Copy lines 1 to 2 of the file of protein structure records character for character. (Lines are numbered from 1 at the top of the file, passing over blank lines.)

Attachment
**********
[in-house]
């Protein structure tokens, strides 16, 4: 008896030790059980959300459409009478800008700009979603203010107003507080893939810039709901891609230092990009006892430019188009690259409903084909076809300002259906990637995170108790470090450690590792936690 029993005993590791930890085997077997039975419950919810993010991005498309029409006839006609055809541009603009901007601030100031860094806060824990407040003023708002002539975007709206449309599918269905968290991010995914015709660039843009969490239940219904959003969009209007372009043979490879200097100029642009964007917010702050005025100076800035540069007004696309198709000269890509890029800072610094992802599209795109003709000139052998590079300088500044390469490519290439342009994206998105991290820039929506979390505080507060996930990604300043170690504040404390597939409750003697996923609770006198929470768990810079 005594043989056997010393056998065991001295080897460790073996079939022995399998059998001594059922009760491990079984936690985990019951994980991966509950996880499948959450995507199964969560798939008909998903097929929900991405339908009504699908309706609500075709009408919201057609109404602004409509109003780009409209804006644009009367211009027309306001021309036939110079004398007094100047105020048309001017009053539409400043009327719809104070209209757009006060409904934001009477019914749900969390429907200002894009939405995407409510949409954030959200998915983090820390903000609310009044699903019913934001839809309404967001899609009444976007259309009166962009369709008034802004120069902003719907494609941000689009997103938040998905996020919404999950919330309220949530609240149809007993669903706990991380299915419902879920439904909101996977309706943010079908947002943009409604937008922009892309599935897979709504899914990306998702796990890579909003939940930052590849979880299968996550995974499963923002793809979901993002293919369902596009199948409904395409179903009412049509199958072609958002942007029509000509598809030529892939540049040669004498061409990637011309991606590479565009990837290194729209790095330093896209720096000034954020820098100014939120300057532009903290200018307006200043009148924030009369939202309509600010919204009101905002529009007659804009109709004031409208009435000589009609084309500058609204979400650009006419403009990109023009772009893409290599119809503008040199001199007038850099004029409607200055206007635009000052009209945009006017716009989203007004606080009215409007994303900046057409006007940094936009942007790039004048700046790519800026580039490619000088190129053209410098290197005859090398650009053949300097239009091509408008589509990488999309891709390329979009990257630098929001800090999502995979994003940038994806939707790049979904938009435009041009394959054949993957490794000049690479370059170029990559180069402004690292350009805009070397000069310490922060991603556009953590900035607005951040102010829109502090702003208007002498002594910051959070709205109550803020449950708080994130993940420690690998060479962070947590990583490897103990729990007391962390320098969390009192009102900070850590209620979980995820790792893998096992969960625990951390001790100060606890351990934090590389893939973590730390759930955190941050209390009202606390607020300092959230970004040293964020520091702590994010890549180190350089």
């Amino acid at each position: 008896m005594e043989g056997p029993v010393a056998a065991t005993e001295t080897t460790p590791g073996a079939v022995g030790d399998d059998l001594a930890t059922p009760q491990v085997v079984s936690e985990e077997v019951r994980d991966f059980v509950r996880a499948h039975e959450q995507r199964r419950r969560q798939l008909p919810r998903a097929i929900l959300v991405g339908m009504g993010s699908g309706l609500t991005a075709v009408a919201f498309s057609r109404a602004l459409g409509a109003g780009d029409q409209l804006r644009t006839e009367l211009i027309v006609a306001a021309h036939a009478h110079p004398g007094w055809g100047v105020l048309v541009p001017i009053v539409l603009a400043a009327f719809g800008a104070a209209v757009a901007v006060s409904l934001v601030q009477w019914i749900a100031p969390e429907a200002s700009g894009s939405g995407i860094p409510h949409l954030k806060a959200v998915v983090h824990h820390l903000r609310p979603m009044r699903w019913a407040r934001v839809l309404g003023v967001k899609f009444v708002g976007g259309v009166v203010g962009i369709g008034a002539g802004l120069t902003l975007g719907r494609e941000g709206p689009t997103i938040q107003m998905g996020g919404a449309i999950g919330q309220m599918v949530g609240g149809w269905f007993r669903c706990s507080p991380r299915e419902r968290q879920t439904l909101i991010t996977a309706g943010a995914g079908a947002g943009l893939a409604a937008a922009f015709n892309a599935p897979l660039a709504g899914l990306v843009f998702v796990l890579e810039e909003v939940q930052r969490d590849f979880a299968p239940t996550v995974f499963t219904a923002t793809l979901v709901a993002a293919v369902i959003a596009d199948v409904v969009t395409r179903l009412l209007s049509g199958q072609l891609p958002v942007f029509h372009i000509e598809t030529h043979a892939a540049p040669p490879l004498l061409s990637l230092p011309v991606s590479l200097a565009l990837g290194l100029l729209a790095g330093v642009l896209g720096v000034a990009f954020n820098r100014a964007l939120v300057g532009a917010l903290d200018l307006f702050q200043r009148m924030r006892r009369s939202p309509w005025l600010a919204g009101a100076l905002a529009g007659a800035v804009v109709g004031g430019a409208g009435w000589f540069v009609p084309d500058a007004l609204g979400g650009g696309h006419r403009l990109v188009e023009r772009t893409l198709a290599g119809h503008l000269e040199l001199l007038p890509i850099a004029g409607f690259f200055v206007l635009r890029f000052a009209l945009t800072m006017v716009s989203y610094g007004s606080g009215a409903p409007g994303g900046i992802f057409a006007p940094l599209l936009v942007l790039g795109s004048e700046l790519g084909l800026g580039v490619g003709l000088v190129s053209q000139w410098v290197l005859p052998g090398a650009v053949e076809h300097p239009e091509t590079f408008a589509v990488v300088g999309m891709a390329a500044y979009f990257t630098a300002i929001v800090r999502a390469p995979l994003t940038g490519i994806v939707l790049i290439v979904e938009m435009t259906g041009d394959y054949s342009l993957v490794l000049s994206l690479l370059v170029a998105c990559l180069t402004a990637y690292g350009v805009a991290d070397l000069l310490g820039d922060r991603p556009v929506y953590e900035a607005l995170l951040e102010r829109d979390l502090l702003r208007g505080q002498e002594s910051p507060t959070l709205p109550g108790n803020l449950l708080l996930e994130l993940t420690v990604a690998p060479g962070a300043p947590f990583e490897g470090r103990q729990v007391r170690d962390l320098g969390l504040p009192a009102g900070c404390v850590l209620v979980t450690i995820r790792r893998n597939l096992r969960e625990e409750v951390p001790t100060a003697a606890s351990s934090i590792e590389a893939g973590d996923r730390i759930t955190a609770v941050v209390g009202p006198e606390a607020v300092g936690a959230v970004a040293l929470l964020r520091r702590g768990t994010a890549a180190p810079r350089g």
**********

[in-house]
């Protein structure tokens, strides 16, 4: 008896030790059980959300459409009478800008700009979603203010107003507080893939810039709901891609230092990009006892430019188009690259409903084909076809300002259906990637995170108790470090450690590792936690 029993005993590791930890085997077997039975419950919810993010991005498309029409006839006609055809541009603009901007601030100031860094806060824990407040003023708002002539975007709206449309599918269905968290991010995914015709660039843009969490239940219904959003969009209007372009043979490879200097100029642009964007917010702050005025100076800035540069007004696309198709000269890509890029800072610094992802599209795109003709000139052998590079300088500044390469490519290439342009994206998105991290820039929506979390505080507060996930990604300043170690504040404390597939409750003697996923609770006198929470768990810079 005594043989056997010393056998065991001295080897460790073996079939022995399998059998001594059922009760491990079984936690985990019951994980991966509950996880499948959450995507199964969560798939008909998903097929929900991405339908009504699908309706609500075709009408919201057609109404602004409509109003780009409209804006644009009367211009027309306001021309036939110079004398007094100047105020048309001017009053539409400043009327719809104070209209757009006060409904934001009477019914749900969390429907200002894009939405995407409510949409954030959200998915983090820390903000609310009044699903019913934001839809309404967001899609009444976007259309009166962009369709008034802004120069902003719907494609941000689009997103938040998905996020919404999950919330309220949530609240149809007993669903706990991380299915419902879920439904909101996977309706943010079908947002943009409604937008922009892309599935897979709504899914990306998702796990890579909003939940930052590849979880299968996550995974499963923002793809979901993002293919369902596009199948409904395409179903009412049509199958072609958002942007029509000509598809030529892939540049040669004498061409990637011309991606590479565009990837290194729209790095330093896209720096000034954020820098100014939120300057532009903290200018307006200043009148924030009369939202309509600010919204009101905002529009007659804009109709004031409208009435000589009609084309500058609204979400650009006419403009990109023009772009893409290599119809503008040199001199007038850099004029409607200055206007635009000052009209945009006017716009989203007004606080009215409007994303900046057409006007940094936009942007790039004048700046790519800026580039490619000088190129053209410098290197005859090398650009053949300097239009091509408008589509990488999309891709390329979009990257630098929001800090999502995979994003940038994806939707790049979904938009435009041009394959054949993957490794000049690479370059170029990559180069402004690292350009805009070397000069310490922060991603556009953590900035607005951040102010829109502090702003208007002498002594910051959070709205109550803020449950708080994130993940420690690998060479962070947590990583490897103990729990007391962390320098969390009192009102900070850590209620979980995820790792893998096992969960625990951390001790100060606890351990934090590389893939973590730390759930955190941050209390009202606390607020300092959230970004040293964020520091702590994010890549180190350089």